These are held together using a binder of some kind such as starch or kaolin (2) and, often, have sodium nitrate or other additives to help them light easier.

This is what people usually think of as charcoal.

Charcoal Briquettes Key Facts:

  • Made from compressed materials
  • Burns longer and more evenly
  • Lights faster

Lump Charcoal

Lump charcoal is created from whole pieces of hardwood. It’s made by slowly burning wood without oxygen until it’s dried out and carbonized. The wood that it comes from ranges from leftover building material to whole pieces of wood from trees. One downside is it takes longer to light.

Lump Charcoal Key Facts:

  • Made from natural wood
  • Burns faster
  • Produces less ash

Read More: Best Lump Charcoals

What to avoid in charcoal?

Flavored Charcoal

Flavored charcoal often uses unnatural chemicals and adds additives to create the bag's smoky flavor (3). This usually refers to cheap hickory or mesquite-flavored briquettes you can buy in stores.

Other Additives

Aside from flavored charcoal, many cheaper lump charcoal brands use fillers and other additives that can potentially cause issues. These range from ignition enhancers making briquettes easy to light to different binders that keep the coals held together.

“Further additives are inorganic fillers which delay the heat release of the burning briquette, and ignition enhancers (sodium nitrate) to make them "easy-lighting."


- Walter Emrich, Charcoal Briquettes and Activated Charcoal Manufacturing Guide (4)

How should you store charcoal?

keeping charcoal in a container

Storing lump charcoal properly is essential for maintaining its quality and ensuring that the charcoal burns efficiently when used.

It's important to store your charcoal, whether it's briquettes or lumps, in a location unaffected by outside temperatures and humidity. This implies avoiding storage in a shed or closet, especially in high-humidity areas or where exposure to precipitation like rain or snow is possible.

Charcoal, especially the best charcoal, should remain dry, well-ventilated, and cool.

Many prefer to store charcoal in a sealed bucket, reducing the chance of moisture intrusion and producing very little charcoal dust. An electric charcoal starter can then be used to ignite the charcoal when it's time to cook.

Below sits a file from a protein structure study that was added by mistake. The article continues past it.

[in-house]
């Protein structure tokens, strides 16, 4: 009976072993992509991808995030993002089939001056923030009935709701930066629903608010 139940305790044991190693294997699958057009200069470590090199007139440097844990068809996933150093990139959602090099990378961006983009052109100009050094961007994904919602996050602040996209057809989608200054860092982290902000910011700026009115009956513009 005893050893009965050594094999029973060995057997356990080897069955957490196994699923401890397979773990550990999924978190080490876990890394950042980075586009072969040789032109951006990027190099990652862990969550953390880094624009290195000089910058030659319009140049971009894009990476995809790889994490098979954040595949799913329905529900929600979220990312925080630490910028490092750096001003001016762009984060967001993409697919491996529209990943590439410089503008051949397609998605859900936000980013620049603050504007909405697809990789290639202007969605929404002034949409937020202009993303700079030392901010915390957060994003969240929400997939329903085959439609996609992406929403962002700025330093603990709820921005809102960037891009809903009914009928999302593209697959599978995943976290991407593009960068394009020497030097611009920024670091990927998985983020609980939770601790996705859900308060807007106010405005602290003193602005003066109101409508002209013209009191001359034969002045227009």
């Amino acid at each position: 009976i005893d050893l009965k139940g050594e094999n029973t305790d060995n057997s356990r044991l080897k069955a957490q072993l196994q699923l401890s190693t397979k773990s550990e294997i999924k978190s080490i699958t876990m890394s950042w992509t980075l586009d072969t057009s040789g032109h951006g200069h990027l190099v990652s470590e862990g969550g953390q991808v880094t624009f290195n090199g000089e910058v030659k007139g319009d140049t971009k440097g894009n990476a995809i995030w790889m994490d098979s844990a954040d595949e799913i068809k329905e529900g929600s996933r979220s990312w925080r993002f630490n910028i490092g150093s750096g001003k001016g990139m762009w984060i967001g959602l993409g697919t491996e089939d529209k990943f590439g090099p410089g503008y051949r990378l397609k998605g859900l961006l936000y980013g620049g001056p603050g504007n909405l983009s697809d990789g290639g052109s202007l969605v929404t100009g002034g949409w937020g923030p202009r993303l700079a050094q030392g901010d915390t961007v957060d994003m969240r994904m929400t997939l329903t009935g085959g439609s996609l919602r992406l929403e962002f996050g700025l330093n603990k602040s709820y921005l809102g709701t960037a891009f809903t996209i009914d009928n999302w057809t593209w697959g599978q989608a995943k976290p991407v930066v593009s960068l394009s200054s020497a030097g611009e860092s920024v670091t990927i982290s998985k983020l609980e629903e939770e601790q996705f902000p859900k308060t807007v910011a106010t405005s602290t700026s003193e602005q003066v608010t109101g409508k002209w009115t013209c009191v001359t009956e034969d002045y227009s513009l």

We often suggest storing briquette bags in a garage closet, where they are less susceptible to environmental changes. This way, your charcoal is ready and in optimal condition whenever the need for a barbecue arises.

Proper storage ensures you'll always have great burning charcoal for your grilling needs.

Also Read: Best Charcoal Smokers


Is Lump charcoal or briquettes better?

Many people consider lump charcoal to be better than briquettes because of reduced additives and chemical bonding agents. An added advantage is that when using lump charcoal for smoking, you get specific smoke flavors infused with the meat due to lump charcoal being made from particular woods.

Can you add unlit charcoal to a smoker?

Yes. You can add unlit charcoal to a smoker. However, it isn’t advised. The reason is that unlit charcoal can temporarily lower the internal temperature. Instead of adding unlit briquettes or lump charcoal directly, we recommend using the best charcoal chimney starter to prepare the coals before adding them in.

How often should you add charcoal to a smoker?

You typically want to add the best charcoal to your charcoal smoker every few hours. It’s a good idea to closely monitor your smoker's internal temperature every thirty minutes to an hour. If you notice the steady temperature starting to dip, then it’s time to use the chimney and add in new briquettes.

Which Charcoal Is Best For Smokers?

After thoroughly testing the best lump and charcoal, we’ve narrowed down Jealous Devil All Natural Hardwood Lump Charcoal as the best charcoal to use for smoking. It's good for use in a lump charcoal grill, electric smokers, or the best smokers.

The high-quality charcoal burns for a long time compared to some other lump types. It’s also one of the best in terms of wood quality and will burn for a long time at a more steady temperature.

Jealous Devil All Natural Hardwood Lump Charcoal (Best Overall & With Less Ash)

Our #1 Recommendation

  • Easy to light
  • Less ash than standard lump charcoal
  • Produces consistent heat
  • Burns longer when cooking
  • Best lump charcoal we tested
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About the author

Timothy Woods
CEO / Co-Founder
Timothy is a professional chef and the main man behind Carnivore Style. He’s an advocate of the carnivore diet, an athlete, and a pure health enthusiast. Timothy believes that a good steak is a great conversation starter, and his love for food eventually brought him to start Carnivore Style, a website designed for meat lovers and all things meat-related.